Sample 2 is made from the same width strips, but uses mid and dark tones.  It's interesting to see how the patterns randomly link with each other, creating surface disturbance, almost ripples.

Sample 3 uses a combination of wide and narrow strips.  I liked the intensity created by using narrow strips. Again the interplay of one truncated pattern against another is interesting.

Sample 4 is Courthouse Steps and to me, my choice of papers is least effective.  Rather than enhance the more formal design it seems to have made it more chaotic.

Sample 5 is Crazy Log Cabin, quite tricky to make everything fit, and the design gives a nice feeling of movement.  I think the paper choices would have worked better if I had graduated the size of the patterns.

And now for log cabin designs translated into fabric.  I've tried hard to decide why exactly I found this activity the least interesting of the chapter.  Probably I haven't done sufficient samples, and I will try to redress that, as I know these don't include any of my dyed and embroidered fabrics.  My fabric choices and the order in which I pieced them did improve over the three samples and the learning I've done her certainly made me feel more confident and happy with the Seminole strips.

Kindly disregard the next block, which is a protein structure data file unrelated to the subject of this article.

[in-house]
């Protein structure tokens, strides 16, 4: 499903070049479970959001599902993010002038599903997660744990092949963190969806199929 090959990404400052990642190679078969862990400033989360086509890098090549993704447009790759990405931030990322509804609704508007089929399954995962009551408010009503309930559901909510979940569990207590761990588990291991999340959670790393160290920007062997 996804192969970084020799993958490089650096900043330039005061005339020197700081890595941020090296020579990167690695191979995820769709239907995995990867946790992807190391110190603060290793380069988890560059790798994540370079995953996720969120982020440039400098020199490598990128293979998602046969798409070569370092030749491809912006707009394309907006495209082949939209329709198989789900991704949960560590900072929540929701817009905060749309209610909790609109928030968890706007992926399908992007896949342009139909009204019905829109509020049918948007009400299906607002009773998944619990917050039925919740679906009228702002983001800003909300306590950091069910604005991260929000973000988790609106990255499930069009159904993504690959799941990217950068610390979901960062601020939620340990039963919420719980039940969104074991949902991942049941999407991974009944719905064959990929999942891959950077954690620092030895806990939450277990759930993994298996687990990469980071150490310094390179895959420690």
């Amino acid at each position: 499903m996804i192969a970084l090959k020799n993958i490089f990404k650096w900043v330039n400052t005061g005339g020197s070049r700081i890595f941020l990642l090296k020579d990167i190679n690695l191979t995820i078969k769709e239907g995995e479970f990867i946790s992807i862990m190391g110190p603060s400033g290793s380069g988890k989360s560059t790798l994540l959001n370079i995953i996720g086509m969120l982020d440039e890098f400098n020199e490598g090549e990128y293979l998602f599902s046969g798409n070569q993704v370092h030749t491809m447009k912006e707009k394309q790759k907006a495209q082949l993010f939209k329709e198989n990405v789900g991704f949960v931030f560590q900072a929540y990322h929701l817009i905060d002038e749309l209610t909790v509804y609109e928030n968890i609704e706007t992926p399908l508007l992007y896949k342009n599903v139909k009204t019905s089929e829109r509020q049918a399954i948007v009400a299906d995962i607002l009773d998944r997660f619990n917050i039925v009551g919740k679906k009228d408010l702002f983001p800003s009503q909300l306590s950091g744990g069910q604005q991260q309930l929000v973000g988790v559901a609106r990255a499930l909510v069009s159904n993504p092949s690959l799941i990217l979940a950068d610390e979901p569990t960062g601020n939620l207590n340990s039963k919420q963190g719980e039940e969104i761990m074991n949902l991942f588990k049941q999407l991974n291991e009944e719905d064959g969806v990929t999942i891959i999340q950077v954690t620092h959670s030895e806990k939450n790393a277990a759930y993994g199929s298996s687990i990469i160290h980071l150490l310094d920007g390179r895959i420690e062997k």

Sample 1 below was an attempt to use some of my least favourite fabrics and is rather a hotch-potch.

In Sample 2 I seem to have gone to the other extreme, using all spotted fabrics.  What I do like about this piece is the way in which the spots are cut on the smallest pieces has such a distorting effect on the design.

Sample 3 is a more balanced piece with spots set against squares and stripes.  It would benefit from some overprinting on the outer soft grey strips which because they are plain seem a very stark contrast.